|Wine Maker:||Alex Mackenzie|
Hello wine lovers!
If you’re reading this locally, welcome to the start of the colder weather and the 2016 AFL premiership season! I don’t know about everyone else, but to me this is the time of the year to sit down and yell at a TV with a nice glass of red, pulling off your bed quilt and wrapping it around you like you’re a toasted human hot pocket. Yes, I am very much an Autumn and Winter person. Yet, that’s enough about me. I am here to talk about and review wine, so with things starting to swing into the cooler climates, it’s time to think about all those winter reds, and more importantly, those medium to full bodied bold red wines like, cabernet, shiraz, and GSM blends.
Let’s look at the wine I have in front of me now.
Annie’s Lane Shiraz
Colour: Purple with dark magenta hue.
Aromas: Plum, chocolate, blackcurrant. They remain quite sedate away in the glass, nothing really leaps out and throws it weight around. Small nuances of black olives, mint and vanilla oak gently caress over the nose. The aromas are withheld and somewhat sedated for what you would expect from a Shiraz. Usually they try to leap from the glass. From this wine, I don’t get that at all. All the aromas sit deep in the glass, and nothing really wants to come to the surface.
Palate: This is a medium bodied wine with semi-rich flavours of black fruits, but really, that’s where it ends. There’s nothing too overly complex up front and the mid palate is somewhat non-existent. It runs into a more savoury finish that promotes the characteristic flavours of Clare Valley Shiraz, being that of black olive and some sweet and savoury flavours combining to the tail of this wine. Tannins are soft. Fruit and acidity is well balanced. The most surprising thing is that with a wine as simple and delicate as this one is that the alcohol, (at 14%) is still somewhat shadowed. This wine in no way feels hot, or oily on the palate. The alcohol does add a bit of rounded body to this wine, but there is no strong tannin to cut into the alcohol presence and this in turn lends it to a wine with soft rounded texture. To me tannin presence is something Shiraz in particular needs. If you have rich fruit in the wine, higher alcohol definitely adds another dimension to the body of a wine. However, it really has nothing to play with and add extra body without more tannin. You will however find this wine rolls around on the palate quite easily.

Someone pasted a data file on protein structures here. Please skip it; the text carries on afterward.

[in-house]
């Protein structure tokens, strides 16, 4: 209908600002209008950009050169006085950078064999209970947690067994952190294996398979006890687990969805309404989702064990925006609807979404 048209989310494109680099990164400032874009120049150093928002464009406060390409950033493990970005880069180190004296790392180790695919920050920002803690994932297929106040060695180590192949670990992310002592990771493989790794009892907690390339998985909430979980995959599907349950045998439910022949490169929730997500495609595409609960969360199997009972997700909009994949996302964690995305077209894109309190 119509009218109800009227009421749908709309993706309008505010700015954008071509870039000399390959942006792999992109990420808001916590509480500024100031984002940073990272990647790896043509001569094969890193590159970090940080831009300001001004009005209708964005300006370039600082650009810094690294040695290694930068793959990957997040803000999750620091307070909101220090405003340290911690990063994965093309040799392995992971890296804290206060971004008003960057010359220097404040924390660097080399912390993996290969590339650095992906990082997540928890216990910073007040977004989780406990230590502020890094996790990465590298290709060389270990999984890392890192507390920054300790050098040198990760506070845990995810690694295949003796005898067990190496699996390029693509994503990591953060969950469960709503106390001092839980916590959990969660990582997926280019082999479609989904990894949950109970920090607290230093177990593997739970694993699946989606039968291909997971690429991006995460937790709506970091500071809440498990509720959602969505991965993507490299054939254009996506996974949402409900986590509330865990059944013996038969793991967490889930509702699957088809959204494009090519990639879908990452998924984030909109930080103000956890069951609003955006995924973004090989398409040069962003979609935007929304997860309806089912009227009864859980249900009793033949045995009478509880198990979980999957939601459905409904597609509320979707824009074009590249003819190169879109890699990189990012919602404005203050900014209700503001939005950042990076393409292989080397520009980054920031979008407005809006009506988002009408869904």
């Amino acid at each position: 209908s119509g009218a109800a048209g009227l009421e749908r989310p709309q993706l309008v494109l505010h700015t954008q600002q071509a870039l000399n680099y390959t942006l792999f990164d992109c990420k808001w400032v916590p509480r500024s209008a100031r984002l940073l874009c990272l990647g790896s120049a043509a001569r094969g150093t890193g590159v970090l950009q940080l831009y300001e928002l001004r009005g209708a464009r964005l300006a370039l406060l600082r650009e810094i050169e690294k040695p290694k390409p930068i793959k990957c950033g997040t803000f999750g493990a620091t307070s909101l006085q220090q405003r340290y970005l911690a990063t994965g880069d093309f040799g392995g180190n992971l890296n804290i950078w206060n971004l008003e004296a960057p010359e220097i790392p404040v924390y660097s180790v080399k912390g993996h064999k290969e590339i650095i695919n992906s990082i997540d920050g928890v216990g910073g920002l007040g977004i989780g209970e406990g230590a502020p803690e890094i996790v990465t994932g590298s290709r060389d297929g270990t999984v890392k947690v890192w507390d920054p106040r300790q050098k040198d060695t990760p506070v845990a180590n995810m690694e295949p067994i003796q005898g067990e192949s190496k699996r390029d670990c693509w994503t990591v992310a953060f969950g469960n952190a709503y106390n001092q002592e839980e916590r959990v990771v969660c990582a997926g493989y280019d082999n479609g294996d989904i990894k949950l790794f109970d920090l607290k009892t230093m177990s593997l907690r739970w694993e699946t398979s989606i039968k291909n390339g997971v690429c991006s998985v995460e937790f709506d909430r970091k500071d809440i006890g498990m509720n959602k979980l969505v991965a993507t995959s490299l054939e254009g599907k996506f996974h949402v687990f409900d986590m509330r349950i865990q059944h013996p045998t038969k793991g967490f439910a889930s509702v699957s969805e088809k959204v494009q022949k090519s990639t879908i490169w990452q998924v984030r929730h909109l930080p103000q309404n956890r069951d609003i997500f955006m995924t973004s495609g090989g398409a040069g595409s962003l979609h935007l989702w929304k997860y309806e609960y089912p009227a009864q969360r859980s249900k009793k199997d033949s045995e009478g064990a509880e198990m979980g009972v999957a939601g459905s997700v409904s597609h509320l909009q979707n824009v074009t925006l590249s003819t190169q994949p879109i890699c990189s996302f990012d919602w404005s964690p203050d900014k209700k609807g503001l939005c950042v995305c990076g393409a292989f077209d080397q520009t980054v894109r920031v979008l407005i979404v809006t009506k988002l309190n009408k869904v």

Thoughts: There is nothing that is overly entertaining about this wine. It is quite simple and refined for a Shiraz, there’s good level of fruit and acidity, but it’s not quite as lush and robust as what you might have gotten from the previous two vintages out of Annie’s Lane. (2012 and 2013) It is surprisingly simple to drink, but unlike most Shiraz’s I have come across in recent times, this one is very laid back and has subdued characteristics. If you’re looking for a challenge in your wine, you definitely won’t find it here. All that being said however, it is quite genuine little wine in terms of flavour. There is nothing to suggest that you won’t enjoy it, especially if you had to open something just for the purpose of consumption or as a compliment to your food. (Pizza in particular with this wine) But more so, there is nothing to suggest that it will blow you away or be one of those surprise packets that you can often find from wines in this price range. For you Shiraz lovers like me, you will find this wine rather pedestrian. Take the label off and remove some of the savoury characters, you could mistake it for a Merlot. For those new to shiraz and working your way into bolder full-bodied reds though, this is a good gateway wine to introduce you to the basic Shiraz flavours and characteristics. Simplistic, soft and delicate, this wine is a supple introduction to this variety.
My personal suggestions: If you love Shiraz then this wine will not do anything much to compliment your reasons for loving the variety and you’re better off looking elsewhere for a Shiraz to suit your needs.
For those of you new to this grape variety, it is definitely a good starting point to your introduction to the world of Shiraz. You will particularly like this wine if you are transitioning from Merlot into Shiraz. Its character and body resemble that of a Merlot more than a Shiraz, but you will be introduced to some new flavours that you only can get from a Shiraz along the way.
Drink: Now to 2022
The SA Wine Guy